Kenneth T. Williams had never heard of his distant cousin, Lillian Dyck, until 1999, when he was asked to suggest names of suitable Saskatchewan candidates for the National Aboriginal Achievement Foundation’s Lifetime Achievement award.

He first approached another cousin, a well-known writer and aboriginal historian, who told him, “No, no, no. Don’t nominate me. I want to nominate Lillian Dyck.”

Williams soon learned that Dyck was a nuerochemist (and now a member of the Canadian senate) who was born in North Battleford in the 1940s.

Her mother came from the same Cree reserve as his own mother, and her father had been a Chinese café owner.

Among the questions he asked Dyck during the screening process was how her parents had met. That’s when she told him about a law that had been in effect in Saskatchewan until 1960, forbidding white women to work in Chinese-owned restaurants.

“I was actually quite flabbergasted. I had never heard of this law,” Williams says. “I made her repeat it, just to make sure I had heard correctly.”

Delving deeper, Williams learned that Dyck – although a bright student – had once been consigned to a slow learners’ class, because she was a different colour from the other kids.

He also learned that his cousin was just 10 when her mother died – but not before having a big falling-out with her Cree relatives and ordering her daughter to have nothing to do with that side of the family.

As Williams explains it, the mother told young Lillian it would be easier for her growing up if no one knew she was part Cree.

“Chinese aren’t treated much better, but they are treated better. So tell everyone you’re Chinese, never admit you’re Indian, and cut yourself off from that side of the family. They won’t do you any good,” he paraphrases.

“And she lived by this order until she herself had graduated with her PhD and was the same age that her mother was when she died.”

Although Williams had a Master of Fine Arts degree in playwriting from the University of Alberta, he had been working as a journalist since his graduation.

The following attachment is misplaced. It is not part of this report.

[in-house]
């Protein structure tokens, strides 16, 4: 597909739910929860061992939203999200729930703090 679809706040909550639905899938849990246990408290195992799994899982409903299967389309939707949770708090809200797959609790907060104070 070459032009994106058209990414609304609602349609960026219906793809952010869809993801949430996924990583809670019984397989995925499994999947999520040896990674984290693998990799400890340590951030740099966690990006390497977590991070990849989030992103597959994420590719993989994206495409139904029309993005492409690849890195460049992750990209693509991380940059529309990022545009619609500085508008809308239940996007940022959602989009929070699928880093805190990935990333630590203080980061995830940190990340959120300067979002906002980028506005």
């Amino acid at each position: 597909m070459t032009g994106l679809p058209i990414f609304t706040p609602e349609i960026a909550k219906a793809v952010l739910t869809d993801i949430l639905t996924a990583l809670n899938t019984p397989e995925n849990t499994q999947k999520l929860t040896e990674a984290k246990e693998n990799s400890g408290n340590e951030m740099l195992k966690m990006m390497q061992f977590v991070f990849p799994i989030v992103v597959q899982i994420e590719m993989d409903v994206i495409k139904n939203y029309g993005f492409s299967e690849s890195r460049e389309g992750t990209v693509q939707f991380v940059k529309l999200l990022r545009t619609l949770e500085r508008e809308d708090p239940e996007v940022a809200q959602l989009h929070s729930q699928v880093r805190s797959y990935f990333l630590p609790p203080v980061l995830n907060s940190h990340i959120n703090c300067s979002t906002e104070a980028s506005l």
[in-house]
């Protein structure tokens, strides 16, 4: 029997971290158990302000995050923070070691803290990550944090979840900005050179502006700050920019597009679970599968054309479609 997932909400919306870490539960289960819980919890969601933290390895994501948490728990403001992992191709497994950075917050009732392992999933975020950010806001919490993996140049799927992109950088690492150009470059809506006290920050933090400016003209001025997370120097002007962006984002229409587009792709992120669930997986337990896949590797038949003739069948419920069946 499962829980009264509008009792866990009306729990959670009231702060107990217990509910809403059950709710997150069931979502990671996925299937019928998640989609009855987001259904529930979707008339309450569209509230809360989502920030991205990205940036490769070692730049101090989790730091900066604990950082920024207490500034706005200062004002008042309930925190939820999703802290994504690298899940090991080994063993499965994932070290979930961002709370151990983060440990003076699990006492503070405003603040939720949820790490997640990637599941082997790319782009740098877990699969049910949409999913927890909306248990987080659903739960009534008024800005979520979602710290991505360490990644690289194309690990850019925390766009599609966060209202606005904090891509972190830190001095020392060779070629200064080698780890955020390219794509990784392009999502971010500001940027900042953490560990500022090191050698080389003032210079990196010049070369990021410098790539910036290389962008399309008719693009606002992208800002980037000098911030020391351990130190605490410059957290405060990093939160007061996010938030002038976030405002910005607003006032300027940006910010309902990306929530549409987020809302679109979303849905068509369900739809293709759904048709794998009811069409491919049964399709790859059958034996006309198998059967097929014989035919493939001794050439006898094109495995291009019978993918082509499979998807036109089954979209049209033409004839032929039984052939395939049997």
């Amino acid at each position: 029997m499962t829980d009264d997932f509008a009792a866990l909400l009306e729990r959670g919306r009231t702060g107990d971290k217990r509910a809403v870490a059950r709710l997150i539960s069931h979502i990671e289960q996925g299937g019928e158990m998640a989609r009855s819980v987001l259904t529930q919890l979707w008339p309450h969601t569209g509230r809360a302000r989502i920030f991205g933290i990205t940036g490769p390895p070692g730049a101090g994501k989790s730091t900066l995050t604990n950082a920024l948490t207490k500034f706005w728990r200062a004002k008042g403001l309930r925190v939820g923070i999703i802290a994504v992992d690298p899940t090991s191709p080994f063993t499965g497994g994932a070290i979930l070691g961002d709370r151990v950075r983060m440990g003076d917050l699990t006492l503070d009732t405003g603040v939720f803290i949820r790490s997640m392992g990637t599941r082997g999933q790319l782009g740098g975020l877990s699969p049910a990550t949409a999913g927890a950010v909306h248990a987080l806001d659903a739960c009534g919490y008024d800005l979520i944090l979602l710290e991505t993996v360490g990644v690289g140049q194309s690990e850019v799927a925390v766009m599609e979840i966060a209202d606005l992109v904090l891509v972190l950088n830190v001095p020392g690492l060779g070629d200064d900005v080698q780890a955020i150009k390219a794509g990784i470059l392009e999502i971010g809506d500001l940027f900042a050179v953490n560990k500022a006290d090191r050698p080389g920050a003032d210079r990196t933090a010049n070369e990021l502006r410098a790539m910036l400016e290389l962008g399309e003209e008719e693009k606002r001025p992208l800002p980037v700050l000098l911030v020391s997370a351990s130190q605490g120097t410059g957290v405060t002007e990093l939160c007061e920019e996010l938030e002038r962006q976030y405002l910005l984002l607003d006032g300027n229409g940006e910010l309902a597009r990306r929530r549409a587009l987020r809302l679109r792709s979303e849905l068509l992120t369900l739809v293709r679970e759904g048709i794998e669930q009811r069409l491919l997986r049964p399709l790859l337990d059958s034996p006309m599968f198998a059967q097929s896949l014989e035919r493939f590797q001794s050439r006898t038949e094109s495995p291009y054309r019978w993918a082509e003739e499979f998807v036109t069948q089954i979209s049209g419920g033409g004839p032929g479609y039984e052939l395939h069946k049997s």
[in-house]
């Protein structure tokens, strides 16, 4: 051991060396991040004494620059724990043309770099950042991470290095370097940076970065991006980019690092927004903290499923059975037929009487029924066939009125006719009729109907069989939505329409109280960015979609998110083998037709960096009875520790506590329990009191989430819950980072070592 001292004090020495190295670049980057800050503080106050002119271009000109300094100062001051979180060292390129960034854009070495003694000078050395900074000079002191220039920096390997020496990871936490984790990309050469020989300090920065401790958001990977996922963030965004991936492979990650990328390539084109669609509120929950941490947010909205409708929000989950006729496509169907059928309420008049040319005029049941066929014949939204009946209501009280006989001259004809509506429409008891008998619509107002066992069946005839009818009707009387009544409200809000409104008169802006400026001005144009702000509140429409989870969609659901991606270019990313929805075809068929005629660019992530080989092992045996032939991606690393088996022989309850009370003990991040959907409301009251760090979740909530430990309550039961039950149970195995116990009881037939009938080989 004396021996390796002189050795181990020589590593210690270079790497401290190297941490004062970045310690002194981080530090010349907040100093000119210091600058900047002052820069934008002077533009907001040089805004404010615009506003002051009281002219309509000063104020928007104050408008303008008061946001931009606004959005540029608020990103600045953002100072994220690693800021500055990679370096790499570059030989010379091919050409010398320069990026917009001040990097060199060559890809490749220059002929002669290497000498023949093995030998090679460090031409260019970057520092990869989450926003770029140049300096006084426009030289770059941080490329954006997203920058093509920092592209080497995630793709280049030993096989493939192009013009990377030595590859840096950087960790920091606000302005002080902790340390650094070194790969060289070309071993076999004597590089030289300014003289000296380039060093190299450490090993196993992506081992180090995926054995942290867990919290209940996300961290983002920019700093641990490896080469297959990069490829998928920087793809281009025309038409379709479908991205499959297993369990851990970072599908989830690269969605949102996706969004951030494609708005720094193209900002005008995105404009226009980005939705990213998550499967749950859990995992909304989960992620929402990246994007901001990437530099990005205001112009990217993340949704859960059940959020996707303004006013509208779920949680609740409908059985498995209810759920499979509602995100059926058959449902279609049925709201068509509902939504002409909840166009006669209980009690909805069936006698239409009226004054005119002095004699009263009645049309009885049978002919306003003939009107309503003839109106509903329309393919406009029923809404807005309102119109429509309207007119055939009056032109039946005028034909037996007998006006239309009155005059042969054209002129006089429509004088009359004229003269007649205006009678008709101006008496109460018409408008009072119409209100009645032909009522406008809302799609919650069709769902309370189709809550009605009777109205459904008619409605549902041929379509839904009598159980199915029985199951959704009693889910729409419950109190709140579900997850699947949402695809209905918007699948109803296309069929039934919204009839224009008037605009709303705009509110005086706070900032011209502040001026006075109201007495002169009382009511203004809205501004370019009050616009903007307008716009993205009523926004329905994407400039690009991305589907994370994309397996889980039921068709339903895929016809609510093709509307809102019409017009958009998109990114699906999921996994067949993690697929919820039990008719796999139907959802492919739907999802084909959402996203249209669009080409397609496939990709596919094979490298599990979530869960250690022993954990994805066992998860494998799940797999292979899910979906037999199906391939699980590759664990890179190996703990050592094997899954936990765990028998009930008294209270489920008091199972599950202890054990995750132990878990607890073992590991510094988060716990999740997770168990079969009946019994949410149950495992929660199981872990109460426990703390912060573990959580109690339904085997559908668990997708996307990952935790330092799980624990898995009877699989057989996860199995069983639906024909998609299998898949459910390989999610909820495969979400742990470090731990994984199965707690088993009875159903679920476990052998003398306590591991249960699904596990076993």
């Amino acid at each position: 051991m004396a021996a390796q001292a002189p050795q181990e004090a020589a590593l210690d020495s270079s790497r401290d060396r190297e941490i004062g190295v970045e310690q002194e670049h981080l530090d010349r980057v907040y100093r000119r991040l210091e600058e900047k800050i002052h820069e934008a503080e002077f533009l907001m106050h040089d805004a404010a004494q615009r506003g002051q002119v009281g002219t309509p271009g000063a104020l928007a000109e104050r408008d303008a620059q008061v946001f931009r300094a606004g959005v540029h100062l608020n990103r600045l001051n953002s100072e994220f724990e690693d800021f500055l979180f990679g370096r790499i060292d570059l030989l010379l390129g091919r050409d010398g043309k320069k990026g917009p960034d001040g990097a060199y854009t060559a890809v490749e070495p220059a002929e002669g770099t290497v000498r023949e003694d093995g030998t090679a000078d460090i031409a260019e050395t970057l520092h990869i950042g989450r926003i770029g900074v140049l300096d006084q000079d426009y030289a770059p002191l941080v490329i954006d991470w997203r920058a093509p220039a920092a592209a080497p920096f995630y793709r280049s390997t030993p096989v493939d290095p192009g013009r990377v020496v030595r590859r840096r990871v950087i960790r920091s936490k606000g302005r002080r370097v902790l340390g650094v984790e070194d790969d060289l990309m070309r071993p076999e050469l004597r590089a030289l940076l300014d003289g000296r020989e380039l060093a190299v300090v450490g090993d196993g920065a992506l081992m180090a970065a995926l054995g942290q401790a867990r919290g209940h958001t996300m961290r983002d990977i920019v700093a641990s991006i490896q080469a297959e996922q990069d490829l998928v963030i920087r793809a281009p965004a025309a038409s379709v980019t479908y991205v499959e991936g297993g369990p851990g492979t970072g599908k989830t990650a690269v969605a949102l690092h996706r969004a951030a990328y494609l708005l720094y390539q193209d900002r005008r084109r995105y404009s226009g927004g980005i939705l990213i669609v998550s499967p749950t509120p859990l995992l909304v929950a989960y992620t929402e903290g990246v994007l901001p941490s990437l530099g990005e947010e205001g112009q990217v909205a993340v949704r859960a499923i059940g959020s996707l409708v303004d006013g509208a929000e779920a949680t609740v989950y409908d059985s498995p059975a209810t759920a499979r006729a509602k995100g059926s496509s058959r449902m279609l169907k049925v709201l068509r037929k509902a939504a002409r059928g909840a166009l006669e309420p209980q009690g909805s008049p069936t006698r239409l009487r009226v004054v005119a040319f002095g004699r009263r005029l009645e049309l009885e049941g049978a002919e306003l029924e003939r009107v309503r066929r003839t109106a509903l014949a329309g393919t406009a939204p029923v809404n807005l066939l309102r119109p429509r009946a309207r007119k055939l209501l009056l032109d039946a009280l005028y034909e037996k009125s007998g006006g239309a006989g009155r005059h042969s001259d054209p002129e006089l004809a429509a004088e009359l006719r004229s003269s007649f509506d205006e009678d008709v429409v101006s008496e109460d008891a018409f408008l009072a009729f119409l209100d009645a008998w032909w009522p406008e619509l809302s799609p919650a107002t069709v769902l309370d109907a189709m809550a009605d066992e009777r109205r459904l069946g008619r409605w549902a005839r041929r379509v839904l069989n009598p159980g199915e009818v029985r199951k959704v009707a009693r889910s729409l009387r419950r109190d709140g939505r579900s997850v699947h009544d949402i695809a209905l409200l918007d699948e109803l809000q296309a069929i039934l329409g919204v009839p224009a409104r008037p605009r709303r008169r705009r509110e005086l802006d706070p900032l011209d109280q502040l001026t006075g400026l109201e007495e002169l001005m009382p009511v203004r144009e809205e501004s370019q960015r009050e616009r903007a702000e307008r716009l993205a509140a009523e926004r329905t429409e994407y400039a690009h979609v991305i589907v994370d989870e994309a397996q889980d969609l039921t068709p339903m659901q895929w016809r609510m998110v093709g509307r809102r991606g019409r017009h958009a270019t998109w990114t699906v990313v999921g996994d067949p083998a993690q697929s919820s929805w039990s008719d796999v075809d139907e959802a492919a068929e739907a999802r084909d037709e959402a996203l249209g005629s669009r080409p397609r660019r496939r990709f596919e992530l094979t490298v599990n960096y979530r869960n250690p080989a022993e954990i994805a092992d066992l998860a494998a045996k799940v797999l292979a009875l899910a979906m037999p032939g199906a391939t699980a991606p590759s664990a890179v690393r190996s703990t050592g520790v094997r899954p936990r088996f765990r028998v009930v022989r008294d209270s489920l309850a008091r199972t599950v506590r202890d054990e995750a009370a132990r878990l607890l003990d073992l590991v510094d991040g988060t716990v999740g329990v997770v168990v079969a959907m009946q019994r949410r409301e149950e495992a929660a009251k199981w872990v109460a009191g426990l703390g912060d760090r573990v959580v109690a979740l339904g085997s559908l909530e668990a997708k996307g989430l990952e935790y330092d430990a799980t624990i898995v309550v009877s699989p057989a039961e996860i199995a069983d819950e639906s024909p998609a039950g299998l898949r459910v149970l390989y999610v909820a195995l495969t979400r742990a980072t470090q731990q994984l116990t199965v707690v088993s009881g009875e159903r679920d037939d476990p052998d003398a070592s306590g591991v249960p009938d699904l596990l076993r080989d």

“The lightbulb went off that there was an amazing story here almost immediately,” he says. “As any journalist knows, the second you hear a story no one else has heard before, you’ve got to go get it.”

At a media conference in 2001, Williams met a Chinese-Canadian filmmaker and told him about Lillian Dyck, including the discriminatory law that had resulted in her parents’ meeting.

“The first thing that came out of his mouth was, ‘We’ve got to make a movie about this.'”

After several attempts to come up with a film script, the pair realized it wasn’t working. That’s when Williams decided to write it first as a play.

“A play is how I think. A play is how I approach stories in the first point.”

In 2008, Whitehorse playwrights Patti Flather and Leonard Linklater put out a call for proposals for a play their company, Gwaandak Theatre, could commission.

By this time, Williams had already had several plays produced, including Thunderstick,Suicide Notes, AWOL: Aboriginals Without Official Leave, Three Little Birds, and Bannock Republic, a sequel to Thunderstick.

The idea Gwaandak chose was his story of a Cree-Chinese girl growing up in small-town Saskatchewan, called Café Daughter.

“I’m a writer who likes to pare things down. I want to get it as to-the-bone as possible,” Williams says. “I really wanted to make it intimate.”

The result is a one-person play “about a little girl and what she’s seen and what she’s grown up with.”

Café Daughter tells the story of Yvette Wong, focusing on two crucial points in her life.

Yvette is nine years old in the first act, and her mother is still alive. In the second act, at 16, she is determined to break away from the life her father has chosen for her and pursue her academic interests.

While closely based on Lillian Dyck’s early life, the story has been fictionalized to a certain extent.

Williams insists that the play is not about racism or unjust laws, but about universal human themes, such as the “push-pull” between a child’s need for family and sense of security, and the necessary search for independence.

“Yvette Wong is an adorable little girl with this problem. You want to root for Yvette,” Williams says.

” What I want the audience to come out with is, ‘Omigod, what an amazing story that is. I felt bad when she screwed up, and when she had to do this, or when she had to make that hard decision in her life.’ That’s what I want you to come away with.”

Café Daughter stars Saskatchewan actor PJ Prudat and is directed by Yvette Nolan.

It will open May 4 at the Dänojà Zho Cultural Centre in Dawson City, before touring to other Yukon communities. Details are available at www.gwaandaktheatre.com/